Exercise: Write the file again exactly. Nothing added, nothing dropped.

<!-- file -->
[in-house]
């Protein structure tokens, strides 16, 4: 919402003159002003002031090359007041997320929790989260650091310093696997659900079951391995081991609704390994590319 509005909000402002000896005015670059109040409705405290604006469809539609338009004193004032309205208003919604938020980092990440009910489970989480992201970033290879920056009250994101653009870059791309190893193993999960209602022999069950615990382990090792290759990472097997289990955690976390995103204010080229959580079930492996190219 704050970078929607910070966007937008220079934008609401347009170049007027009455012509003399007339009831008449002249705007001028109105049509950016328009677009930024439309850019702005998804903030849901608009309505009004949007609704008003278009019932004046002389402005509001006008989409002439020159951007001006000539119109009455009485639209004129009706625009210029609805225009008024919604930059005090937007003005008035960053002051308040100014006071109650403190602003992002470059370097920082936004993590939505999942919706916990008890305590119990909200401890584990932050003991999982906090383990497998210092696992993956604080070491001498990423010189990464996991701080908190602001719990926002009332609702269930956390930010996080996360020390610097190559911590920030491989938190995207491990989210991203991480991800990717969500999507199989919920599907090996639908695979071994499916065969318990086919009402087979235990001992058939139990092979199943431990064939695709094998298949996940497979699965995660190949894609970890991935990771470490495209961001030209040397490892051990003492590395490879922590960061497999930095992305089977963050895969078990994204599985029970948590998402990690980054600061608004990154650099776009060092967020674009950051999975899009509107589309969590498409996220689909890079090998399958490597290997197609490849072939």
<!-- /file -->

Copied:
[in-house]
């Protein structure tokens, strides 16, 4: 919402003159002003002031090359007041997320929790989260650091310093696997659900079951391995081991609704390994590319 509005909000402002000896005015670059109040409705405290604006469809539609338009004193004032309205208003919604938020980092990440009910489970989480992201970033290879920056009250994101653009870059791309190893193993999960209602022999069950615990382990090792290759990472097997289990955690976390995103204010080229959580079930492996190219 704050970078929607910070966007937008220079934008609401347009170049007027009455012509003399007339009831008449002249705007001028109105049509950016328009677009930024439309850019702005998804903030849901608009309505009004949007609704008003278009019932004046002389402005509001006008989409002439020159951007001006000539119109009455009485639209004129009706625009210029609805225009008024919604930059005090937007003005008035960053002051308040100014006071109650403190602003992002470059370097920082936004993590939505999942919706916990008890305590119990909200401890584990932050003991999982906090383990497998210092696992993956604080070491001498990423010189990464996991701080908190602001719990926002009332609702269930956390930010996080996360020390610097190559911590920030491989938190995207491990989210991203991480991800990717969500999507199989919920599907090996639908695979071994499916065969318990086919009402087979235990001992058939139990092979199943431990064939695709094998298949996940497979699965995660190949894609970890991935990771470490495209961001030209040397490892051990003492590395490879922590960061497999930095992305089977963050895969078990994204599985029970948590998402990690980054600061608004990154650099776009060092967020674009950051999975899009509107589309969590498409996220689909890079090998399958490597290997197609490849072939």